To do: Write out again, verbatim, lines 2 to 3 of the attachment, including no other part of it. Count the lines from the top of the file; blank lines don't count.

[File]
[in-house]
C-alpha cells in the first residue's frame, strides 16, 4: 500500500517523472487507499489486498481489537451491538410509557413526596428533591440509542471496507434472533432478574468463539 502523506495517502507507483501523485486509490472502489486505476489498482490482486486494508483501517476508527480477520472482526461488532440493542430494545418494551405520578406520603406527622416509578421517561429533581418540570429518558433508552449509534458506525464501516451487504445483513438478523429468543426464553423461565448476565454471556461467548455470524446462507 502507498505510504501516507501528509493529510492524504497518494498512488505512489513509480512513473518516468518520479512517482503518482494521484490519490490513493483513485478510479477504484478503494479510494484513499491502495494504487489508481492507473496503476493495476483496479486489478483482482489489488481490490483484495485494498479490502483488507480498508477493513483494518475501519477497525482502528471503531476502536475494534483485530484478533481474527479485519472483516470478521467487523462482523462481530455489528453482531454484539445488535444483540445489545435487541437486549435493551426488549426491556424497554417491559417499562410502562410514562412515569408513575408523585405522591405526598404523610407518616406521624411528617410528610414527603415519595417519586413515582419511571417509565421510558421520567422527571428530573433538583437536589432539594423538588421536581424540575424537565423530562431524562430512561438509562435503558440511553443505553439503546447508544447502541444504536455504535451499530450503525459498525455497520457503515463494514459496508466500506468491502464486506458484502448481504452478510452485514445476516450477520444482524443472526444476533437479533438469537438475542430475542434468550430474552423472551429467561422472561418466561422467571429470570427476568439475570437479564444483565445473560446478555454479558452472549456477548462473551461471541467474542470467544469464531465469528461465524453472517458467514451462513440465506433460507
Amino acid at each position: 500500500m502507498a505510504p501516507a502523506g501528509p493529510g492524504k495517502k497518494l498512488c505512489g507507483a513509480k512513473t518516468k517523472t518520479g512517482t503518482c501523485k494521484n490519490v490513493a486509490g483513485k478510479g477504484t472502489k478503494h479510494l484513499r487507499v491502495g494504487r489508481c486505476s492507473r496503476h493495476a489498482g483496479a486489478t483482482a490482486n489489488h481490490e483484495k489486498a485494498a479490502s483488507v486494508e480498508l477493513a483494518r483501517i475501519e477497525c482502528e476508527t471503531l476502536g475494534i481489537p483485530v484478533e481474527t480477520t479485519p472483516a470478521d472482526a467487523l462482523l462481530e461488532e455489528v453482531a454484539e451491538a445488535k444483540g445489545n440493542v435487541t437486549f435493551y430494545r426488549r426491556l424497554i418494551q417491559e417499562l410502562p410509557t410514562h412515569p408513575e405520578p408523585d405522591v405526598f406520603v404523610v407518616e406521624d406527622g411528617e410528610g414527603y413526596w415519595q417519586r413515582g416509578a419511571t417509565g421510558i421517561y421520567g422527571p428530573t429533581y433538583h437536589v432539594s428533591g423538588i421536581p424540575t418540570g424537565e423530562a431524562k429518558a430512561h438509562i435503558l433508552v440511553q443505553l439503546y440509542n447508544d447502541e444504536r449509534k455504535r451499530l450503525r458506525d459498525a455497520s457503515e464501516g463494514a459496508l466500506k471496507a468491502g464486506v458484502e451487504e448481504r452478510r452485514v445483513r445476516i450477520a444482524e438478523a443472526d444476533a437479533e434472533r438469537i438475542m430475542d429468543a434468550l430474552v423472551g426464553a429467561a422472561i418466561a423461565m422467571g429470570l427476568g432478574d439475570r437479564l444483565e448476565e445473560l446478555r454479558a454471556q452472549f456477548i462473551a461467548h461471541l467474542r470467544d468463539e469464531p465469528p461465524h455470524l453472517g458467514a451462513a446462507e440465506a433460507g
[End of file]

C-alpha cells in the first residue's frame, strides 16, 4: 500500500517523472487507499489486498481489537451491538410509557413526596428533591440509542471496507434472533432478574468463539 502523506495517502507507483501523485486509490472502489486505476489498482490482486486494508483501517476508527480477520472482526461488532440493542430494545418494551405520578406520603406527622416509578421517561429533581418540570429518558433508552449509534458506525464501516451487504445483513438478523429468543426464553423461565448476565454471556461467548455470524446462507 502507498505510504501516507501528509493529510492524504497518494498512488505512489513509480512513473518516468518520479512517482503518482494521484490519490490513493483513485478510479477504484478503494479510494484513499491502495494504487489508481492507473496503476493495476483496479486489478483482482489489488481490490483484495485494498479490502483488507480498508477493513483494518475501519477497525482502528471503531476502536475494534483485530484478533481474527479485519472483516470478521467487523462482523462481530455489528453482531454484539445488535444483540445489545435487541437486549435493551426488549426491556424497554417491559417499562410502562410514562412515569408513575408523585405522591405526598404523610407518616406521624411528617410528610414527603415519595417519586413515582419511571417509565421510558421520567422527571428530573433538583437536589432539594423538588421536581424540575424537565423530562431524562430512561438509562435503558440511553443505553439503546447508544447502541444504536455504535451499530450503525459498525455497520457503515463494514459496508466500506468491502464486506458484502448481504452478510452485514445476516450477520444482524443472526444476533437479533438469537438475542430475542434468550430474552423472551429467561422472561418466561422467571429470570427476568439475570437479564444483565445473560446478555454479558452472549456477548462473551461471541467474542470467544469464531465469528461465524453472517458467514451462513440465506433460507
Amino acid at each position: 500500500m502507498a505510504p501516507a502523506g501528509p493529510g492524504k495517502k497518494l498512488c505512489g507507483a513509480k512513473t518516468k517523472t518520479g512517482t503518482c501523485k494521484n490519490v490513493a486509490g483513485k478510479g477504484t472502489k478503494h479510494l484513499r487507499v491502495g494504487r489508481c486505476s492507473r496503476h493495476a489498482g483496479a486489478t483482482a490482486n489489488h481490490e483484495k489486498a485494498a479490502s483488507v486494508e480498508l477493513a483494518r483501517i475501519e477497525c482502528e476508527t471503531l476502536g475494534i481489537p483485530v484478533e481474527t480477520t479485519p472483516a470478521d472482526a467487523l462482523l462481530e461488532e455489528v453482531a454484539e451491538a445488535k444483540g445489545n440493542v435487541t437486549f435493551y430494545r426488549r426491556l424497554i418494551q417491559e417499562l410502562p410509557t410514562h412515569p408513575e405520578p408523585d405522591v405526598f406520603v404523610v407518616e406521624d406527622g411528617e410528610g414527603y413526596w415519595q417519586r413515582g416509578a419511571t417509565g421510558i421517561y421520567g422527571p428530573t429533581y433538583h437536589v432539594s428533591g423538588i421536581p424540575t418540570g424537565e423530562a431524562k429518558a430512561h438509562i435503558l433508552v440511553q443505553l439503546y440509542n447508544d447502541e444504536r449509534k455504535r451499530l450503525r458506525d459498525a455497520s457503515e464501516g463494514a459496508l466500506k471496507a468491502g464486506v458484502e451487504e448481504r452478510r452485514v445483513r445476516i450477520a444482524e438478523a443472526d444476533a437479533e434472533r438469537i438475542m430475542d429468543a434468550l430474552v423472551g426464553a429467561a422472561i418466561a423461565m422467571g429470570l427476568g432478574d439475570r437479564l444483565e448476565e445473560l446478555r454479558a454471556q452472549f456477548i462473551a461467548h461471541l467474542r470467544d468463539e469464531p465469528p461465524h455470524l453472517g458467514a451462513a446462507e440465506a433460507g